Pete> My intention of working in advertising was to create an ad that can change people’s lives or raise a real issue. After “The Other Side Project” we brainstormed and one evening in my favourite bar called Happy Monday, the lighting was pretty dark and they served me food that I could barely see. This lead to a conversation with my creative director where I told him: “Bro I feel like a blind person at the moment, I can’t see what I am eating, so I can’t be fooled by the look of the food, the only thing that matters is a taste right?”

From that moment, we started to develop an idea called “Taste needs no eyes – A food critic show hosted by the blind.” We sold the idea to the Thailand Association of the Blind to create a pilot video of ourselves using a real blind person from the organisation, then pitched it to a television channel until Thairath TV picked it up and signed a contract with us. 

We created at least 250 episodes, for two years, with 10 blind people plus 200+ celebrities! Making it the first show ever hosted by a blind person. It was a very big step for Thai TV show!

LBB> You also worked on Tiny Doll about Thailand’s first ever female MMA athlete - how did this project come around? 

Pete> After BBDO I moved to Shanghai for two years, working with Fred and Farid and BBDO Shanghai. Then I went back to Bangkok and worked at J. Walter Thompson where Kleenex was my first brief and my first client. They wanted to launch the softest tissue ever, with a label that said it was dermatologist tested. This made me think and want to do a story on someone who has had a tough life.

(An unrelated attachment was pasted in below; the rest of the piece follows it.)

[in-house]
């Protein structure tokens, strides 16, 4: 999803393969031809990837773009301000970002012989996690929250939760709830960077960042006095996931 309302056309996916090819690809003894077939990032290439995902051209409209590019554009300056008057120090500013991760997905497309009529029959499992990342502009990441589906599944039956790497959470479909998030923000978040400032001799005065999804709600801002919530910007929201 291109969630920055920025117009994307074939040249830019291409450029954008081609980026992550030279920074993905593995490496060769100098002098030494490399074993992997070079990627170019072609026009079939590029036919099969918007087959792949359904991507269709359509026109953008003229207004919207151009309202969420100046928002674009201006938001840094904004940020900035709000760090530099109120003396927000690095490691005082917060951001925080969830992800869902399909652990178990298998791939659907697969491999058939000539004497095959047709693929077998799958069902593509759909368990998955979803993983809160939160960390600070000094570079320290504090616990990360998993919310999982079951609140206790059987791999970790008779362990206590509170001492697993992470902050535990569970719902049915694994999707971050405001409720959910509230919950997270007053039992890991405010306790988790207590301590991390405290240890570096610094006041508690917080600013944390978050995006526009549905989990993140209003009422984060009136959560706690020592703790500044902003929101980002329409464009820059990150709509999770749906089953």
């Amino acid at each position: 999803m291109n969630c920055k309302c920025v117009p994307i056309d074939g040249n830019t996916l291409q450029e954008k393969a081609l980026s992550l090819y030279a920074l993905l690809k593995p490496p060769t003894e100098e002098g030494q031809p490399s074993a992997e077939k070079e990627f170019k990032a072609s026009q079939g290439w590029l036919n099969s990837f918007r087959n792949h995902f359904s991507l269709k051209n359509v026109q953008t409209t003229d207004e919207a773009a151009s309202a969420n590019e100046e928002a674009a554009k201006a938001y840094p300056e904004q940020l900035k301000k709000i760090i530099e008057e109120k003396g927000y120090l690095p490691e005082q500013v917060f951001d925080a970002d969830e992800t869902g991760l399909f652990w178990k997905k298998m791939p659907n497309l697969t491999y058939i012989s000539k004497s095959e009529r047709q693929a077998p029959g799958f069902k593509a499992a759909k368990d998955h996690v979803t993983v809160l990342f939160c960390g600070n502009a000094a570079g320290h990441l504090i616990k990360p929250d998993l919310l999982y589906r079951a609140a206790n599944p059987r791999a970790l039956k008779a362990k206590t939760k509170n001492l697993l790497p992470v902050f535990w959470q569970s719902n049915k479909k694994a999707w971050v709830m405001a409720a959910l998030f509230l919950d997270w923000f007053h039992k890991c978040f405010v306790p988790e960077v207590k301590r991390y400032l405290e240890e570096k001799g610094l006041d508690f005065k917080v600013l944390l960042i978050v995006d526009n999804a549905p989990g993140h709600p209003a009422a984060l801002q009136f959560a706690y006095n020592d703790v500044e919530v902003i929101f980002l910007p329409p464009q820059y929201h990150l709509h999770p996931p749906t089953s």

I chose to work with the director Baz Nuttawut Poonpiriya who helped me find the right person for the ad and he came across Rika Ishege aka “Tiny Doll”. Rika is Thailand’s first female MMA athlete who doesn’t want to attack anyone but defend herself! She used to get bullied when she was young and so we picked up her story and created this emotionally crafted film. 

LBB> Since you started your career Thai consumers have changed a lot, but also perhaps not much at all in other ways. With that in mind you worked on the Tinder campaign promoting Friends with (Other) Benefits, where did the idea come from? 

Pete> It started with a pitch to launch a local brand campaign in Thailand. I asked my wife’s permission to download the app and she said: “Please don’t find a FWB”. So I downloaded the app and found out that this new gen are looking for FWBeer, FWBbq, FWBoard Game. Ahhh, they want to start relationships as a friend first, so I called an idea “Friends with other benefits.” In Thai it’s so much cooler, a word play with a pun, changing sexual relationships to friend relationships. After we launched the film it went super viral and people started to change their Tinder bios to FW(other)B. 

LBB> Lastly, where do you see Thai creativity heading in the future?

Pete> Well I’m not daring to speak as an industry. But for my team, we are stepping up for more “entertainment” approaches, like what we did to TikTok and launched it first ever interactive film to cheer up people in lockdown moment, or creating an airline for Tinder called “Tinder Airways”, an airline that took you away from Thailand to anyway in the world. 

I’m aiming to create a work that provides a brand experience and entertainment because we are suffering enough from Covid! I’m pretty happy with my life at the moment, especially WFH so I can be home with my boy! But who knows? I might consider another country if this government does not change its policy!